There are some nights when it’s chilly outside and I want the feel of Comfort Food, especially when I’ve had a long day at work.  This dish is great for nights like that because it only takes about 10 minutes to throw together, and then it cooks all day while I’m away from the house.  As a bonus, my whole house smells great the moment I walk in the door.  I just have to steam some cauliflower and whirl it in my processor.

Sweet Slow Cooker Pork Loin with Apples and Onion


  • 3 lb pork loin
  • 3 apples, peeled, cored and sliced
  • 1 onion, halved and sliced
  • 6 oz mushrooms, quartered
  • 2 cups organic apple cider
  • 1 Tbls dried thyme
  • Salt and pepper to taste
  • 1 additional apple

Salt and pepper the pork loin.  Place half the onions and peeled apples on the bottom of the slow cooker to create a bed for the pork.  Top with the remaining onions, peeled apples and mushrooms.  Add the cider and sprinkle the thyme over the top.  Set to low and cook 9-10 hours.

After 9 hours or so, the pork should break apart into large chunks very easily.  If it doesn’t, use a knife and cut the loin into thick slices, and then place the pork back in the juices of the slow cooker.  Peel the final apple, core and slice it and add it to the top of the pork for 1 more hour.  For a paleo friendly dinner, serve with whipped cauliflower.  Otherwise, it’s great with whipped or roasted potatoes.

10 Down, 20 To Go

West African Chicken Stew

I’m one third of my way through my Whole 30 cleanse program, and here’s what I’ve learned so far.  First of all, I attribute my success so far to two things: preparing myself in mind and spirit before I started out, and setting aside time each week to organize and plan out my meals for that week.  By committing to the 30 days before I started, I’d already been internalizing the challenge and was ready to face it head on.  By doing some simple research, I knew some of the things to expect, especially in the first week, and that made it easier.  Knowing that I might experience headaches did not make the headache any less annoying, but I had a reason I could attribute the experience to.  To keep myself organized, I created my own very simple worksheet where I jot down ideas for breakfast, lunch and dinner, as well as what I need to prep or get out of the freezer for the next day.   I also created a section to note what was still left over from the previous week, and any items I needed to get at the market.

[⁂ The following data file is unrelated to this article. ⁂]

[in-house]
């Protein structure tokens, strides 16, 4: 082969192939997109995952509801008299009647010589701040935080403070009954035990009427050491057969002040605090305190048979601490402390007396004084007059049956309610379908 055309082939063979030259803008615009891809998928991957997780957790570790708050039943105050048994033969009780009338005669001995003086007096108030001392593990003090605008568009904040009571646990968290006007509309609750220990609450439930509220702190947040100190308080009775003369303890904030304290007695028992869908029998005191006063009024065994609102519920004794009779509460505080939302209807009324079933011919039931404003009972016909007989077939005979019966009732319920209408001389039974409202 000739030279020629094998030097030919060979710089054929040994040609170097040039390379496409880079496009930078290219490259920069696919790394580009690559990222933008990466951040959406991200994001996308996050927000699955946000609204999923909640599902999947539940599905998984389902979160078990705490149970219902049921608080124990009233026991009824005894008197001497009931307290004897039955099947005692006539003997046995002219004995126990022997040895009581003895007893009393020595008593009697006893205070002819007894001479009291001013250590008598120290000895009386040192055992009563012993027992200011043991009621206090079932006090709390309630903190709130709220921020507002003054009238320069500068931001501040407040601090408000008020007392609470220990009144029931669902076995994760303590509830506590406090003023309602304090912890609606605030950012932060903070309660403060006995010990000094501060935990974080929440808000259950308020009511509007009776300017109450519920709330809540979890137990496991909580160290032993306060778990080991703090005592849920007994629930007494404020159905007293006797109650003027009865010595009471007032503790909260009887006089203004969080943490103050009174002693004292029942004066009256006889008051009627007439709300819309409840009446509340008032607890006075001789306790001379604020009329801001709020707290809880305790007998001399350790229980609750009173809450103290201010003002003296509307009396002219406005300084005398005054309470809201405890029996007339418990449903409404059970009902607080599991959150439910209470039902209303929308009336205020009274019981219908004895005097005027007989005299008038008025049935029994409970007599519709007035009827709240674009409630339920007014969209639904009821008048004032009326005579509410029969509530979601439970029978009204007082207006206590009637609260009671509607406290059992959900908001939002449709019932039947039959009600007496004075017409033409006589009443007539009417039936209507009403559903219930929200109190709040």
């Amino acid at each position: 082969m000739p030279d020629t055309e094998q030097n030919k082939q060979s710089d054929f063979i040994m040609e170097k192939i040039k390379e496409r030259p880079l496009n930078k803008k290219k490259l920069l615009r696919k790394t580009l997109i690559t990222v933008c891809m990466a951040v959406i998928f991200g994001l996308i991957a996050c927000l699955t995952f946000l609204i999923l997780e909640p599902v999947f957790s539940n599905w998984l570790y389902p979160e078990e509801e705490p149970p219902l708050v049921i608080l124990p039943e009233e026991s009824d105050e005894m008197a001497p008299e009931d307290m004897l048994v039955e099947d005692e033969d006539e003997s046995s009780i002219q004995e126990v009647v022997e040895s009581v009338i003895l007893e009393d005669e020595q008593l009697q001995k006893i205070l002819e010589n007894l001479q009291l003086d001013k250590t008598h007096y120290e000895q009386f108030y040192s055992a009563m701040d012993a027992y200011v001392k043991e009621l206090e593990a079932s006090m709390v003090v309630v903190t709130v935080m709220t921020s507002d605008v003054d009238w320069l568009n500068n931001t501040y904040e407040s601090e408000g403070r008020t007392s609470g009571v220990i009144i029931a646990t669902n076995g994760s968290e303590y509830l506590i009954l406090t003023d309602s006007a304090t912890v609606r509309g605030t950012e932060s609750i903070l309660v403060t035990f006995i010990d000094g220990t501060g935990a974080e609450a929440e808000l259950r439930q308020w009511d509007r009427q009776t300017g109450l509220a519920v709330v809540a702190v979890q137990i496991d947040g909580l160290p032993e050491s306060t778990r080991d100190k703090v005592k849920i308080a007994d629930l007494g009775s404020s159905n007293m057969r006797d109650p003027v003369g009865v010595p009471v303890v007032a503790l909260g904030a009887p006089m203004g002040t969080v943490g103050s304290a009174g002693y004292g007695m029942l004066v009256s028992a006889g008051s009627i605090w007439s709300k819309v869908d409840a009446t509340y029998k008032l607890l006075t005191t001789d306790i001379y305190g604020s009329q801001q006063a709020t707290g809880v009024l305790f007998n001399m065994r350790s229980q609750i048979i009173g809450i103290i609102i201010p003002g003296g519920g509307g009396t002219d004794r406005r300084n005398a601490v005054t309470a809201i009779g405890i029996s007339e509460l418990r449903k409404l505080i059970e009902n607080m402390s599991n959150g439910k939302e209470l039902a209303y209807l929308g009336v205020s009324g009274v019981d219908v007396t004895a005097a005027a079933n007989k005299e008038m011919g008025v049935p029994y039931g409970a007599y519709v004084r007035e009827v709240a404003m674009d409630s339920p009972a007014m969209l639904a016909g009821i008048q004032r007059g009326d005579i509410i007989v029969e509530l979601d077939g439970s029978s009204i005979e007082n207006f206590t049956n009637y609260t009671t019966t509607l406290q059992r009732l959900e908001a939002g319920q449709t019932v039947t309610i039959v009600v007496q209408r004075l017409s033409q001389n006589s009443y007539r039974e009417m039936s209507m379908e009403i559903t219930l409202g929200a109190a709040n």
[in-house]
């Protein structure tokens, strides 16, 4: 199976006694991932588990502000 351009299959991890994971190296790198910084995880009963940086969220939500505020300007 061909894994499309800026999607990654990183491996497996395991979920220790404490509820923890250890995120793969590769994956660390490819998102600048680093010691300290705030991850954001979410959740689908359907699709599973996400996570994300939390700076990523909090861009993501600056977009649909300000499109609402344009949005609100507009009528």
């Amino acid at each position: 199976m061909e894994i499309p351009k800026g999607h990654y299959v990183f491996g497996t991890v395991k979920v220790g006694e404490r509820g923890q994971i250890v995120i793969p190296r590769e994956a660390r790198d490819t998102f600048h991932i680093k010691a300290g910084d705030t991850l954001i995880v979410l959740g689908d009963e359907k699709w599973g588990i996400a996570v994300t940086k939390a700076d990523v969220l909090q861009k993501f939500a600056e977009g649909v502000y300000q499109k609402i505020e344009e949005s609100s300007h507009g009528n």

Secondly, there are a ton of great resources, blogs, and other people out there also doing either Whole30 or just living the paleo lifestyle, and knowing that you’re not alone can be really encouraging.  I have become a fan of Nom Nom Paleo who shared her Whole30 experience day by day last year, journaling the food she ate each day.  The Whole9 site also has a ton of great resources including a clear shopping list of acceptable foods and ingredients for an omnivore like me.  (They also have a list for vegetarians!)  I also love the blog, The Clothes Make The Girl by Melissa Joulwan and her two cookbooks Well Fed and Well Fed 2.  Seriously, I would eat her recipes whether I was following paleo or not, and I love how she includes tips to tweak or dress up a dish to suit your taste du jour.

Thirdly, the discipline of sticking to this plan is hard…at first, and then it really does get easier.  I’m not going to lie.  I miss my cheese.  I miss having a glass of wine with dinner, but this doesn’t mean I’m not eating flavorful, interesting dishes; I am eating like a rock-star!  Case in point – last night, I made West African Chicken Stew from Well Fed 2.  It was both spicy and creamy, satisfying and delicious… it was everything that comfort food should be.  Melissa graciously allowed me to share her recipe here, and I recommend you try it at your earliest convenience.